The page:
24. 24. Anatomy of a Twitter ProfileFollowing- These are the Twitter users that have opted in to receiving yourtweets on their personalized Twitter homepages.Followers– These are the Twitter users whose tweets you have opted in toreceiving on your personalized Twitter homepage.
  25. 25. Anatomy of a Twitter ProfileTweets –These are my most recent Tweets, listed in reverse chronologicalorder.@ Replies – These are tweets that are directed at one or more specific Twitterusers. The tweets are still public and anyone can join our conversation..
  26. 26. Anatomy of a Twitter HomepageRecent Tweets –These are the most recent tweets of the users I am following.Trends– These are the trending topics that Twitter users in my area arediscussing right now..
  27. 27. Anatomy of a Twitter HomepageHashtag - A tag attached to a tweet (with a #) that allows users to talk about atopic together in real-time. Anyone can create a hashtag by adding # to a wordor phrase.Popular hashtags include #Oscars #SOTU #Japan #Fail #Winning
  28. 28. As soon as I tweet, it appears instantly on my profile & on my friends’ feeds.Always use caution: All tweets can be captured by search engines.Even if you delete them, they can still be found by other people. Remember Anthony Weiner?
  30. 30. Why you should consider LinkedIn• Largest social network for professionals.• More than 100 million users worldwide.• Highly optimized for search engines.• The neatest way to display your resume.• You can easily showcase client testimonials.• You can also create a company page for free. For more info, visit
  31. 31. A completed profile – Includes your full name, headline, photo, work history,education, recommendations, and links to your website (if applicable).
  32. 32. A completed profile – You should also include a detailed summary of your workhistory. Be sure to include key phrases you want to be found for in your summary.
  33. 33. Status Updates– Are an easy way to share your latest accomplishment or just an articleyou think will be of interest to your LinkedIn connections.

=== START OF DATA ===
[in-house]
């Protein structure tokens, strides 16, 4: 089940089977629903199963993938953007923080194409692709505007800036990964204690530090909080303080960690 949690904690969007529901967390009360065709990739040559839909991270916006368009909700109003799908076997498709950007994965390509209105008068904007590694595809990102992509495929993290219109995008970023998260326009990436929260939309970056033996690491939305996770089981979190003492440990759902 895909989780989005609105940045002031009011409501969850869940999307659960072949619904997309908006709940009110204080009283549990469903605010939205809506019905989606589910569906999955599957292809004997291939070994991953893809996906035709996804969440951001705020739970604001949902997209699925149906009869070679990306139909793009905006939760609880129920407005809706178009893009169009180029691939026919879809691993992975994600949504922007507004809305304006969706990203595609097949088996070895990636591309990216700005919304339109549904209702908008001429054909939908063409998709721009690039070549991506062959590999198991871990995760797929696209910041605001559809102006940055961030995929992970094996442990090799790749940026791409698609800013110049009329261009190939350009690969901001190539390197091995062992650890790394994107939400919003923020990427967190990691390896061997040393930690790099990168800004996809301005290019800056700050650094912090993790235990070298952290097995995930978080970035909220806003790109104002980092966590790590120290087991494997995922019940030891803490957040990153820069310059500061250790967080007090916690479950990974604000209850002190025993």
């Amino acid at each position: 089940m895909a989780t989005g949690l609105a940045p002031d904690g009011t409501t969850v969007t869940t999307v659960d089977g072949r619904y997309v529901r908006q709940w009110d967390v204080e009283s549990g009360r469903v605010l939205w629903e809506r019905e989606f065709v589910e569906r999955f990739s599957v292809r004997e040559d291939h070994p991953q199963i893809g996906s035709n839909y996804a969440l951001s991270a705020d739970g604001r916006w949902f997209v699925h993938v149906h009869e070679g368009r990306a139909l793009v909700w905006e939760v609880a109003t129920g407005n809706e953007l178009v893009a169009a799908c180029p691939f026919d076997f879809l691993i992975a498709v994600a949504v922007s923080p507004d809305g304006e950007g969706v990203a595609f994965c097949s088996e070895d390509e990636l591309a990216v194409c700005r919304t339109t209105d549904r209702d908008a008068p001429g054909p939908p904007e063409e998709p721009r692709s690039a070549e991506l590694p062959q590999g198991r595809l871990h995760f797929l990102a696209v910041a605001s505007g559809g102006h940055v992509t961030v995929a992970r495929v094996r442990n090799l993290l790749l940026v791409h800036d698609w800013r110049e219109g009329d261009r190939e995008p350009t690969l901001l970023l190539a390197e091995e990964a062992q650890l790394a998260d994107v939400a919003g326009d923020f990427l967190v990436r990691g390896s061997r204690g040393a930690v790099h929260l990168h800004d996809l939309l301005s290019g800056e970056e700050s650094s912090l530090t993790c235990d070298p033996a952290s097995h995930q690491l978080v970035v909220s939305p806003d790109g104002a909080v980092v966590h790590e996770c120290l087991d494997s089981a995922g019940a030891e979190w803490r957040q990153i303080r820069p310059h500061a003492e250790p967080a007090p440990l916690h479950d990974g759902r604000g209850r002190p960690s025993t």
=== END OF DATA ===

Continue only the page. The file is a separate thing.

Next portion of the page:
34. 34. A LinkedIn Group– Is an easy way to meet other people in your industry, learn thelatest trends, discuss ideas and build your own professional reputation.
  35. 35. A Company Page– Is a free way to share information about your business, includinglinking together your employee’s profiles and detailing services that you offer.
  37. 37. Why you should consider Flickr• The largest photo-sharing social network.• Flickr is owned by Yahoo, making it also one of the world’s largest search engines.• For free, you can upload 300 MB of photos per month. For $25/year, you have unlimited uploads.• Flickr is an easy way to store your photos online and increase your SEO. For more info, visit
  38. 38. A Flickr Profile– Let’s you share information about your business and group together allphoto albums you’ve created, as well as your favorites of other Flickr users.
  39. 39. A Flickr Collection– Let’s you group together individual albums around a theme. Youcan also include more information about your business & direct users to your website.
  40. 40. A Flickr Album– Let’s you group together individual photos around a specific theme orevent. Like a collection, you can include additional info and direct users to your website.
  41. 41. Flickr Photo– You can include caption and licensing information with each photo. Eachphoto also has a unique url, so you can link directly to the photo and use it to improve your SEO.
  42. 42. Group Pool– You can encourage your customers to post photos of your business andattach it to your Group Pool. With permission, you can repurpose these photos offline.
  44. 44. Why you should consider Foursquare• Largest social network for check-ins.• Every time a customer checks in to your store, their personal networks can be notified.• Your store/brand thus gets free publicity.• Customers can also leave tips on Foursquare for future customers to your store.• To reward loyal customers, you can create Foursquare specials for free. For more info, visit
  45. 45. Offer loyalty & check-in specials
  46. 46. Encourage customers to leave tips
  47. 47. And ask for photos, too.
  49. 49. Why you should consider Google+• Social network owned by Google, the world’s largest search engine.• Google+ launched in summer 2011 and now has an estimated 62 million users worldwide.• Google+ results are integrated into users’ searches through a new feature called Search + Your World.• It’s free to create a brand page for your business on Google+. For more info, visit
  50. 50. Google+ Profile – As a brand, you can share status updates, links, photos and videos asyou would on a Facebook Page. Users can also comment on what you’ve shared, as well as giveit a +1 and reshare your content with their own Google+ circles.
  51. 51. SEO & Google+ – While it doesn’t have the engagement of Facebook, Google+ is aneasy way to increase your business’ search results. Include plenty of key phrases and info aboutyour business throughout your profile. Learn more at